Watch out for these new airline charges
07 April 2011
Published at 15:24 Comments (0)
Several airlines are hiking flight charges this week, but there are ways of avoiding some of these rip-off fees...
Frequent flyers should have been celebrating today. As their arch-enemy, Air Passenger Duty – the controversial tax on air travel – has been frozen by the government for 12 months.
But unfortunately for jet-setters, three major airlines are not following the government’s fee-freezing example...
BA is hiking fuel surcharges from Friday as oil prices continue to soar on the world markets.
It’s the third rise in less than four months and will add £10 to the surcharge levied on both premium and economy tickets to long-haul destinations. Business and first-class flyers will see an extra £20 added to the price of their ticket to destinations such as the Caribbean and the Far East.
Here’s a table detailing all the BA surcharge increases:
Economy and premium fuel surcharge change
Business and first class fuel surcharge change
Long-haul, less than 9 hours
£75 - £85
£105 - £125
Long-haul, more than 9 hours
£88 - £98
£125 - £145
Domestic and short haul flights to European destinations up to the Mediterranean area (and Tel Aviv) will not be affected by the increase.
BA is not the first carrier to up its surcharges to combat rising fuel costs – last month both Thomas Cook and Tui Travel added a £15 charge to all short-haul flights, £25 for mid-haul and £40 for long-haul. These rises are due to high oil prices, brought on by the continuing crisis in Libya and general instability in other oil-rich countries in the Middle-East.
You can read more about how high oil prices affect you – as well as what you can do to avoid these price increases – by heading to How Colonel Gaddafi could cost you money.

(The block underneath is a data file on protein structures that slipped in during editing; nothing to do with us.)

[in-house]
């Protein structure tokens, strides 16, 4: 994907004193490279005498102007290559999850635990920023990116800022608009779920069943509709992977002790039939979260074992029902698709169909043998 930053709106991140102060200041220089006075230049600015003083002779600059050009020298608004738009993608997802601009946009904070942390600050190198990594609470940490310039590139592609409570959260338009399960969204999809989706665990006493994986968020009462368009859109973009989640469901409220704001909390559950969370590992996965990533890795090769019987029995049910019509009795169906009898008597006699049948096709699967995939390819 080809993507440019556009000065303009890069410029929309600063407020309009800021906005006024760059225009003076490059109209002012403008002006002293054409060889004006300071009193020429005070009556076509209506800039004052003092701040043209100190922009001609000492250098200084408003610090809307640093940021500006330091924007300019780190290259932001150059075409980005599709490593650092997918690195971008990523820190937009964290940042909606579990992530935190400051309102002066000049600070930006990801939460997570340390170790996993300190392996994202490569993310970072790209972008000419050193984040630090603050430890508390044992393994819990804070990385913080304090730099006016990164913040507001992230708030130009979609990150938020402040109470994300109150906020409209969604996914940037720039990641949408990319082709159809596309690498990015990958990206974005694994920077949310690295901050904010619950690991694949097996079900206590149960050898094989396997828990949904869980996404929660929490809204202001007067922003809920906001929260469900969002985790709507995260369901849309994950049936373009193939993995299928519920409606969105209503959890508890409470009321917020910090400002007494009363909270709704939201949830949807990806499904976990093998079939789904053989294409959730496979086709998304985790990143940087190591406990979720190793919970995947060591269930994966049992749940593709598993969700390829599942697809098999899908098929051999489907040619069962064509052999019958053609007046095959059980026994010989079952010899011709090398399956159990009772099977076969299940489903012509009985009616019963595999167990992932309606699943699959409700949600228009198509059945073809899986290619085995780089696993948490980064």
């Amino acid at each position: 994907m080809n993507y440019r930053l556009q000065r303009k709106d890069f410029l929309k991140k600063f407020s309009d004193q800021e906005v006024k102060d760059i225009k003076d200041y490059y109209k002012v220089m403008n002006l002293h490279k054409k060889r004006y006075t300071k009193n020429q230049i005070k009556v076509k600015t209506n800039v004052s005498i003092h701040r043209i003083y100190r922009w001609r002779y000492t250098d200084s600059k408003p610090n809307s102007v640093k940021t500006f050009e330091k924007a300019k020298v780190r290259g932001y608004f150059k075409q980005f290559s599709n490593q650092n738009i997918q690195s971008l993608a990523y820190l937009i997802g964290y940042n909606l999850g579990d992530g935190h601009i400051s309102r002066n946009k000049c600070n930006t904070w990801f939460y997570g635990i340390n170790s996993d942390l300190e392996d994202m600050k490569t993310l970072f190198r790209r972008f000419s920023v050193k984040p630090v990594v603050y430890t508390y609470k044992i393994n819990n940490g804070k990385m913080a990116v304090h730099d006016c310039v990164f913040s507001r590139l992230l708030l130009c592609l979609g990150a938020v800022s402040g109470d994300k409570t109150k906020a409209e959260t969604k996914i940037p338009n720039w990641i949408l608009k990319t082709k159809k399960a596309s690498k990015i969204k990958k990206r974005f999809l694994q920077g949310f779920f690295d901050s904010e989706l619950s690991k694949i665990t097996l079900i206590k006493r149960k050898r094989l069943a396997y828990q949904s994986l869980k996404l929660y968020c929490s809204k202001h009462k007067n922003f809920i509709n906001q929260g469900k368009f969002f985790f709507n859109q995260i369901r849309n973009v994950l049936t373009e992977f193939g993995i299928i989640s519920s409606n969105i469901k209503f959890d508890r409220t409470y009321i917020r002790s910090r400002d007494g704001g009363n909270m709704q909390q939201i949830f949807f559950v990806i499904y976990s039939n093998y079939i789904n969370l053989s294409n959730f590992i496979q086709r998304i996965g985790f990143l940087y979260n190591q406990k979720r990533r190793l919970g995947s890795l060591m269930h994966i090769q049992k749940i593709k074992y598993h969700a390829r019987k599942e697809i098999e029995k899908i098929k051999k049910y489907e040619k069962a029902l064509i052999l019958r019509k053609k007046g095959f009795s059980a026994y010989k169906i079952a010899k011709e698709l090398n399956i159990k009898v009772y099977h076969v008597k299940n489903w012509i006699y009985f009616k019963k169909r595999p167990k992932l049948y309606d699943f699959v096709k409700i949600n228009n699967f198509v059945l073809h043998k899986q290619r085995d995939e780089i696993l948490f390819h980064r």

Budget airline heavyweight Ryanair has introduced yet another surcharge to its ever-growing list of fees. This time it’s a £2 (€2 for the rest of Europe) per trip fee to cover the cost of paying compensation to passengers when flights are cancelled.
The charge comes as the budget carrier continues to demand that the European Commission change the regulation known as EU261 which forces airlines to pay compensation to passengers if their flight is cancelled. Ryanair is unhappy that it has to shell out for accommodation and food for passengers even if the reason for the flight cancellation is out of its control.
2010 was a tough year for airlines as industrial action and the Icelandic ash cloud forced most carriers to cancel thousands of flights. Ryanair claims that it cancelled 15,000 flights last year and had to spend £88 million on passenger compensation.
However many customers and rival airlines have accused Ryanair of adding in yet another sneaky stealth tax to its flights. One of Ryanair’s biggest competitors, easyJet has said it will not introduce a surcharge to cover compensation costs, but will be upping a different fee...
A pet hate for many shoestring travellers are the huge fees charged by most budget airlines for checking baggage into the hold. These charges are even bigger if you’re caught trying to squeeze an oversized bag into the cabin compartment of the plane!
And the bad news is that EasyJet has increased itsfees for any cabin baggage larger than its maximum dimensions of 56 x 45 x25cm. If a member of the cabin crew spots that your bag is too big at the check-in desk you’ll be slapped with a £25 fine per bag – this increases to £40 if you’re caught at the boarding gate.
But there are a few easy ways to avoid this charge, as well as several of the other annoying fees that are often levied by airlines...
Travel light: The simple way to avoid baggage charges is to travel light and make sure your bag is smaller than the minimum cabin dimensions. If you really can’t cram all your clothes into such a small cabin bag then make sure you pay for your hold baggage online when you book the flight.
Use a pre-paid card: Most budget airlines will charge between £3-£5 per person, per trip if you pay by debit or credit card. But you can avoid these booking fees by paying for any budget airline flights using a pre-paid Mastercard.
Check-in online: Budget airlines will charge you for checking in at the airport – so make sure you do it online before you leave home!
If you need to change any flight details (name, destination etc.) you should also stick to the web, as some airlines will now hit you with an extra fee just for the privilege of using their call centre!
Un-tick the boxes: Budget airlines have a sneaky habit of automatically ticking boxes when you book, signing you up for all kinds of optional extras. Keep your eyes open for them, and if you don’t need the extras – un-tick the box!
Finally, for some more tips shaving a few pounds off your holiday costs read Seven ways to save money on your Bank Holiday break.